...anymore,” says Quackenbush, whose company is also preparing to break ground next month on a 50-unit affordable housing family project called Riverwalk in San Diego. “Most people walk by these projects and see hip, modern projects. Affordability is a silent issue.”
Graham says that people can “drive by every [affordable] project we have funded over the 15 years and never even know they are affordable housing properties. They look just like market-rate, and their design is equal and comparable.”
The modern urban tower will be highlighted by bay windows, glass-rail balconies, “Santa Barbara” stucco, limestone around the base to “hold it to the ground and evoke weight and strength,” says Cutri.
There will also be special articulations at the seventh and ninth floors, where the tower steps in about 25 ft on the east, west and south sides. The indentations point to public commons areas, with meeting/office rooms, barbecues and kitchens, laundry rooms, landscaping and mandatory affordable housing child play centers.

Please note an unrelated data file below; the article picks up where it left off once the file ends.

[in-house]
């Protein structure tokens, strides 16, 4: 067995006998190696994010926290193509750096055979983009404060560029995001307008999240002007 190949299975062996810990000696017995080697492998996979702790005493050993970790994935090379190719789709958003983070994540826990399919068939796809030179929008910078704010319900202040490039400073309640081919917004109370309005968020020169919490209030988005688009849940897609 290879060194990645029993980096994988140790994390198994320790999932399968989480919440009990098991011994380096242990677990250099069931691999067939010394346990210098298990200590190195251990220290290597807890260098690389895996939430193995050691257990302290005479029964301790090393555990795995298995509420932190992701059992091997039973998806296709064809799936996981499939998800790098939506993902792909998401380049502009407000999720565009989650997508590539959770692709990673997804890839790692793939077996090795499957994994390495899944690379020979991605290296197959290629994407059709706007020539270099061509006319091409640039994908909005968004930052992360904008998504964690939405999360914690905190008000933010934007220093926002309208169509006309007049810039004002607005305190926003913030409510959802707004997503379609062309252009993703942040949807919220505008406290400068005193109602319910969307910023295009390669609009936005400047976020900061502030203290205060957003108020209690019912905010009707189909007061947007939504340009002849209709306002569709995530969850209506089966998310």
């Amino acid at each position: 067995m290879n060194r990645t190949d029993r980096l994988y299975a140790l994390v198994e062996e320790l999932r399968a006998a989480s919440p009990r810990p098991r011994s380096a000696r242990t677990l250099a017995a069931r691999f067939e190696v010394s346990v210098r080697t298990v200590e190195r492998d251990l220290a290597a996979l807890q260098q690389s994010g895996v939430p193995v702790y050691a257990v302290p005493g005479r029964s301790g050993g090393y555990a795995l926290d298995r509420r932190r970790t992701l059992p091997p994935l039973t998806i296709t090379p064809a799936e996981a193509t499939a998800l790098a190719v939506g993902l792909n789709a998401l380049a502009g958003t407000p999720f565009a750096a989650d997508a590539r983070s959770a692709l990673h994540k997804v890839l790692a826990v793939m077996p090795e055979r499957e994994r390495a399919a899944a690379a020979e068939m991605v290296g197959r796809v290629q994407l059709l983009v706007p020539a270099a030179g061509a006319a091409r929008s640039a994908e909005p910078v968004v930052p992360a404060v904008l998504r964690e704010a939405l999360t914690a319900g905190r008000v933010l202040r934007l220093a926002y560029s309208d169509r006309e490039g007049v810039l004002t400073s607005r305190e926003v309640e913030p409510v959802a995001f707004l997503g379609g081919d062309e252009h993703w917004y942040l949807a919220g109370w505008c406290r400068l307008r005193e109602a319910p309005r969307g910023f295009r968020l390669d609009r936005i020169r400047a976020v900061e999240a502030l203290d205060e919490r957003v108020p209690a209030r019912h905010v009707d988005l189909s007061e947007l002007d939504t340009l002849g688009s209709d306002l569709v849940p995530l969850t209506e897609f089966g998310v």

The common areas will be surrounded by more than 7,000 sq ft of outdoor, landscaped terrace space, which offers expansive views of Coronado Bridge and San Diego Bay to the south and mountain vistas to the east.
Ten Fifty B is also shooting for a LEED gold certification. To achieve the rating, the project will utilize photovoltaic and solar hot-water panels on the roof; high-output, energy-efficient lighting; low-water plumbing fixtures; recycled materials in construction; and finishes and bicycle storage areas. The building is also walking distance from public transportation.
The project, which broke ground in June 2008, is being built by New York-based Turner Construction.